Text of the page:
Posts Tagged ‘Networking’

Fix e1000e: Detected Hardware Unit Hang

Having periodic connectivity issues and seeing this in your dmesg?

e1000e 0000:02:00.0: eth0: Detected Hardware Unit Hang:
  TDH                  <a2>
  TDT                  <8e>
  next_to_use          <8e>
  next_to_clean        <a2>
  time_stamp           <214ed55a5>
  next_to_watch        <a2>
  jiffies              <214ed6d98>
  next_to_watch.status <0>
MAC Status             <80080783>
PHY Status             <796d>
PHY 1000BASE-T Status  <7800>
PHY Extended Status    <3000>
PCI Status             <10>
e1000e 0000:02:00.0: eth0: Reset adapter
e1000e: eth0 NIC Link is Up 1000 Mbps Full Duplex, Flow Control: Rx/Tx

This occurs during normal operation of some 82573-based NICs due to a problematic power saving feature. Fortunately, this can be fixed permanently by altering the NIC’s EEPROM. If your card is affected you will see the value 0xDE in the second-last position of the second line when you run:

# ethtool -e eth0
Offset          Values
------          ------
0x0000          00 00 00 00 00 00 30 0b 46 f7 07 10 ff ff 00 24 
0x0010          ff ff ff ff 6b 22 f9 02 14 10 8c 10 86 80 de ac

This value must be changed to 0xDF to disable the feature, which can be accomplished using this bash script:

# ./ eth0
eth0: is a "82573E Gigabit Ethernet Controller"
This fixup is applicable to your hardware
executing command: ethtool -E eth0 magic 0x108c8086 offset 0x1e value 0xdf
Change made. You *MUST* reboot your machine before changes take effect!

Crossfire Ping Monitoring Part 3: The Presentation

In part one of this series we set up a ping monitoring script on each of our servers. In part two we covered importing the data to a centralized database.
The number of potential different uses for this information is making my head spin, but in this installment we will focus on spitting it out out in a way which we can gain some basic insights.


$sql_host = '';
$sql_user = '';
$sql_pass = '';
$sql_base = '';

$sql_h = mysql_pconnect($sql_host, $sql_user, $sql_pass);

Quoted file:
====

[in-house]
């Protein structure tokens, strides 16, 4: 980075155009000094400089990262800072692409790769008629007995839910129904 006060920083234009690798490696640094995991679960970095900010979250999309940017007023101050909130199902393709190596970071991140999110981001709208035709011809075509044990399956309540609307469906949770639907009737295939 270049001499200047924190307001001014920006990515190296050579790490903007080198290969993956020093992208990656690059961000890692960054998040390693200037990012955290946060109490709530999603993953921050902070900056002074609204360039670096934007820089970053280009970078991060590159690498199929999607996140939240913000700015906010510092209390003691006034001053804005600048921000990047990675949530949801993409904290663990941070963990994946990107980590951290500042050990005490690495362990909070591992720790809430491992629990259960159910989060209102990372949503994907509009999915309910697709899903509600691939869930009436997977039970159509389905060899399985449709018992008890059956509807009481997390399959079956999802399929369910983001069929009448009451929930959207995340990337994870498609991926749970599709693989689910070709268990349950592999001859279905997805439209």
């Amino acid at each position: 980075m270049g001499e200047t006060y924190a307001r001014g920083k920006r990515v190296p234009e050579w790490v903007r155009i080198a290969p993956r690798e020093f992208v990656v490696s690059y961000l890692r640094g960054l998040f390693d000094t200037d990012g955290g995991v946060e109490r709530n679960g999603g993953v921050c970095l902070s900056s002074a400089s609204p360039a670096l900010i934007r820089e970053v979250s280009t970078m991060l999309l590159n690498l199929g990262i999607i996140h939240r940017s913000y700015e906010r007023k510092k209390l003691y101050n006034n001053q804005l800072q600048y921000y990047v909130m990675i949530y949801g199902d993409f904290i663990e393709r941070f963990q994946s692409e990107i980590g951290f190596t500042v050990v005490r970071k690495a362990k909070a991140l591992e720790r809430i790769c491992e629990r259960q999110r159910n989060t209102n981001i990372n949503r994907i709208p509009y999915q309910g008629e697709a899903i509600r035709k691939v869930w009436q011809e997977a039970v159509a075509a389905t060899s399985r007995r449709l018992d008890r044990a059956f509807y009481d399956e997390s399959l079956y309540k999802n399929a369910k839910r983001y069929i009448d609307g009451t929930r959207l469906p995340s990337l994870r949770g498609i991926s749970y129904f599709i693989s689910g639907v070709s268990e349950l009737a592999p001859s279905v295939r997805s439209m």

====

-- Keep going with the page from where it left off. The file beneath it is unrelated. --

$sql_d = mysql_select_db($sql_base, $sql_h);

$now = empty($_GET['time']) ? time() : mysql_real_escape_string($_GET['time']);
$intervals = 100;
$interval = 300; // 5 minutes
$before = $now - $interval;

<meta http-equiv=\"refresh\" content=\"$interval\">
<title>Crossfire PoC</title>
<style type=\"text/css\">
body{background: white; color: black; margin: 10px; padding: 0px; font-family: Arial, sans; font-size: 9pt;}
td, th{font-family: Arial, sans; font-size: 8pt; white-space: nowrap;}
td{vertical-align: top;}
tr.darkrow{background-color: #dddddd;}
tr.lightrow{background-color: #eeeeee;}
a{text-decoration: none;}
h1{margin: 0px 0px 10px 0px; padding: 0px; border-bottom: 1px solid black;}
h2{margin: 10px 0px 5px 0px; padding: 0px; border-top: 1px solid black;}
<h1>Crossfire Ping Monitoring PoC on <a href=\"\"></a></h1>
This is a proof-of-concept showing how it is possible to use a group of hosts which constantly ping-monitor each other to visualize connectivity problems and general downtime.<br>
Each column is a different host. Each row is a slice of 5 minutes. Each cell contains how that host was seen by every other host in the pool during that time.<br>
The monitoring script pings each host 4 times every 5 minutes. If a host does not respond at all it will show up in <span style=\"color: red; font-weight: bolder;\">red</span>. If a host
responds to one or more pings it will show up in black. An empty cell means no host reported any problems.
<a href=\"?time=".($now - ($interval * $intervals))."\">< back</a>
<a href=\"?time=".($now + ($interval * $intervals))."\"> forward ></a>
<tr class=\"darkrow\">

$hosts = array();
$h_result = mysql_query("select * from `hosts` order by `id` desc");
while($h_array = mysql_fetch_array($h_result))
	$hosts["{$h_array['id']}"] = $h_array;



$counter = 0;
while($counter < $intervals)
	$after = $before + $interval;

	if($counter % 2)
		$class = 'dark';
		$class = 'light';

	print("<tr class=\"{$class}row\"><th>".date("Md/y H:i", $before).' - '.date("H:i", $after).'</th>');

	foreach($hosts as $host)
		$log_result = mysql_query("select * from `logs` where `date` > '$before' and `date` < '$after' and `ip` = '{$host['ip']}'");
		while($log_object = mysql_fetch_object($log_result))
			if($log_object->packets == 0){print("<span style=\"color: red; font-weight: bolder;\">");}
			print('• '.$hosts["{$log_object->host}"]['name']." reports {$log_object->packets} replies.");
			if($log_object->packets == 0){print("</span>");}

	$before = $before - $interval;


<a href=\"?time=".($now - ($interval * $intervals))."\">< back</a>
<a href=\"?time=".($now + ($interval * $intervals))."\"> forward ></a>

<h2>So Can You!</h2>
<a href=\"\">Crossfire Ping Monitoring Part 1: The Setup</a><br>
<a href=\"\">Crossfire Ping Monitoring Part 2: Collecting the Data</a><br>
<a href=\"\">Crossfire Ping Monitoring Part 3: The Presentation</a>



Again, we have a very inefficient (in terms of SQL queries) script and I encourage anyone who is interested to improve upon it.

You can see my live PoC at

Disable NetworkManager on CentOS/RHEL

NetworkManager is an annoying network configurator for home users. It will interfere with custom network-scripts unless disabled.

# chkconfig --level 2345 NetworkManager off
# /etc/init.d/NetworkManager stop
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